The last wave “hyperglobalisation” concluded with the onset of the financial crisis. It is important to take stock of the fruits of globalisation and decide whether Europe should welcome or alternately promote a new policy, writes Karl Aiginger.
Karl Aiginger is the director of the European Policy Crossover Centre-Vienna Europe and professor of economics at Vienna’s University of Economics and Business.
Hyperglobalisation began around 1990, boosting world exports relative to GDP from 15% to 23%. It accelerated investment, technology and information transfers, extending into cultural, political and religious dimensions.
It was promoted by international organisations and treaties, and it saw the reintegration of China into the world economy. Firms began outsourcing to distant countries, creating “global value chains”.
Economic theory stresses the advantages of trade, which enables the deeper specialisation of countries and a better use of abundant resources in both the north and south. However, theory has also predicted that there will be winners and losers.
In the north, the greatest winner being capital and skilled labour, the losers are the unskilled, whose labour is substituted by imports from the south.
Since overall gains are larger than losses, the losers can – theoretically – be fully compensated. In the south, low-skilled labour will be utilised more intensively, and capital invested in sheltered, domestic-oriented industries is expected to lose. As technology disseminates, lower income countries are expected to grow at a faster rate.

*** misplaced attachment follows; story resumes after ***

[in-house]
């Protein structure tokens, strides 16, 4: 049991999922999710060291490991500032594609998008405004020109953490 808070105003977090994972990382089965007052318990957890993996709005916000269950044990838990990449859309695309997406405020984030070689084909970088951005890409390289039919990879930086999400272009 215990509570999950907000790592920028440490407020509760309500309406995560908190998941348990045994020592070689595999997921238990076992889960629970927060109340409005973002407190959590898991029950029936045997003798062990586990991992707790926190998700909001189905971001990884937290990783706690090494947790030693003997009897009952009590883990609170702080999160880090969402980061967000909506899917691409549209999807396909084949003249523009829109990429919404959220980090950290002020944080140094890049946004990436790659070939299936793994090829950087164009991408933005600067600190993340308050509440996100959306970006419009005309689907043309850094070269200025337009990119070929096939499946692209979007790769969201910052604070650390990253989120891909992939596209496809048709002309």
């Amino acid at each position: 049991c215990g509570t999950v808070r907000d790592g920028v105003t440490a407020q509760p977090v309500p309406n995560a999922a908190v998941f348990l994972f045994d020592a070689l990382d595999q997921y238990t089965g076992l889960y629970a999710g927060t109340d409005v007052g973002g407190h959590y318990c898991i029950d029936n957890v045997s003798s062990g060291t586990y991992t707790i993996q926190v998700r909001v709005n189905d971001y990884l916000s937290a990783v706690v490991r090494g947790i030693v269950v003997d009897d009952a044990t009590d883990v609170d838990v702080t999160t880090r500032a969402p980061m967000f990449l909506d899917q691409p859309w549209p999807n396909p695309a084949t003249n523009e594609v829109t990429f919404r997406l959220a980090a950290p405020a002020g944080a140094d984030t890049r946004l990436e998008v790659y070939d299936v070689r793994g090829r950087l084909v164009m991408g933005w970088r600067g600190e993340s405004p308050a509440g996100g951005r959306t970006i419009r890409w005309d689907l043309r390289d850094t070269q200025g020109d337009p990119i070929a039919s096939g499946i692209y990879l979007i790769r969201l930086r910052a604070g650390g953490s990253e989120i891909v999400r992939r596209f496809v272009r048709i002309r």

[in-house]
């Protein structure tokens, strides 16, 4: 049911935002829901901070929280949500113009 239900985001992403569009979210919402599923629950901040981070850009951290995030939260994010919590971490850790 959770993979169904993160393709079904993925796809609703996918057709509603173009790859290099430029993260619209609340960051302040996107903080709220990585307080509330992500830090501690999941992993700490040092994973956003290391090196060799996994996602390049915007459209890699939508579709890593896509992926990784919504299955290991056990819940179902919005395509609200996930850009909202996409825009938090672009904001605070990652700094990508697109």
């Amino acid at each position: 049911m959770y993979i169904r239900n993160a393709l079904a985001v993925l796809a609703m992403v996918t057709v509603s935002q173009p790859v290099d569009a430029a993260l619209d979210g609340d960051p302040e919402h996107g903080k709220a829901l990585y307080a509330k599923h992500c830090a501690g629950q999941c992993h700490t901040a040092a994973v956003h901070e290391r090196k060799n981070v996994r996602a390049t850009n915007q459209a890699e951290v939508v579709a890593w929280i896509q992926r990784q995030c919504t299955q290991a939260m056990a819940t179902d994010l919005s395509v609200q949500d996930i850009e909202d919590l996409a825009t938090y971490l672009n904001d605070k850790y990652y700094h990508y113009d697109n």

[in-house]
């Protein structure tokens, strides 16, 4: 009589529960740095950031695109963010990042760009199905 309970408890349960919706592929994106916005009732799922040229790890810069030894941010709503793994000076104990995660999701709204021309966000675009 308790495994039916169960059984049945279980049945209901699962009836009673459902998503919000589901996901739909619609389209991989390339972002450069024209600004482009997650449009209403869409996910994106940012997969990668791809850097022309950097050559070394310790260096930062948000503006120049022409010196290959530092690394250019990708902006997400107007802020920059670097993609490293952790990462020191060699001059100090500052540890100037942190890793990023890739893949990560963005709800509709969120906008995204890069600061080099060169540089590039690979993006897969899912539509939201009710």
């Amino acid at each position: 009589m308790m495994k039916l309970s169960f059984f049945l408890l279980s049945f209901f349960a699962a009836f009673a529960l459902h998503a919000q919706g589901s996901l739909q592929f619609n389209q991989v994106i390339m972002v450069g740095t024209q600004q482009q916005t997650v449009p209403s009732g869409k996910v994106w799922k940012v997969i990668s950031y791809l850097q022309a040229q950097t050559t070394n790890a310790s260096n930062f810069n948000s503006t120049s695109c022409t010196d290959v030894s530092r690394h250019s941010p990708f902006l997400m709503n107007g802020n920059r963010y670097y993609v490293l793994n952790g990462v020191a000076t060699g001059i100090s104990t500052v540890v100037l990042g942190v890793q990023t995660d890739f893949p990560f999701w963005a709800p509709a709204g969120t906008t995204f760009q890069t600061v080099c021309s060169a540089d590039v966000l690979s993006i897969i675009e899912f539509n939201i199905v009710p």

During the wave of hyperglobalisation, output boomed, with average growth rates higher than 3% (implying a doubling of world output in 25 years). Growth was even higher in developing countries, while income inequality across countries declined.
In the north, multinational firms and profits boomed, while wage rates declined. Income inequality within countries increased. At the same time, wages, in particular those of low-skilled workers, remained fairly constant (Europe) or declined (in the US).
Unemployment rose in the low-skilled segment. In the south, absolute poverty and child fatalities plummeted at a faster rate than even the UN Millennium Goals had sought. Somewhat unexpectedly, however, income inequality within developing countries also rose, as a split occurred between workers able to cooperate with multinational firms and migrants from rural areas.
Despite the overall beneficial results for the north as well as the south, resistance to globalisation has increased. Anti-globalisation movements and populist parties are booming even in relatively prosperous European countries (Netherlands, Belgium and Austria). Brexit and US presidential elections have underlined the power of anti-globalisation campaigns.
One reason for this development is that policy has ignored the losers. Instead, it has supported the winners by offering tax loopholes. The losers have neither been compensated for their losses nor provided with the capacity to take advantage of the change.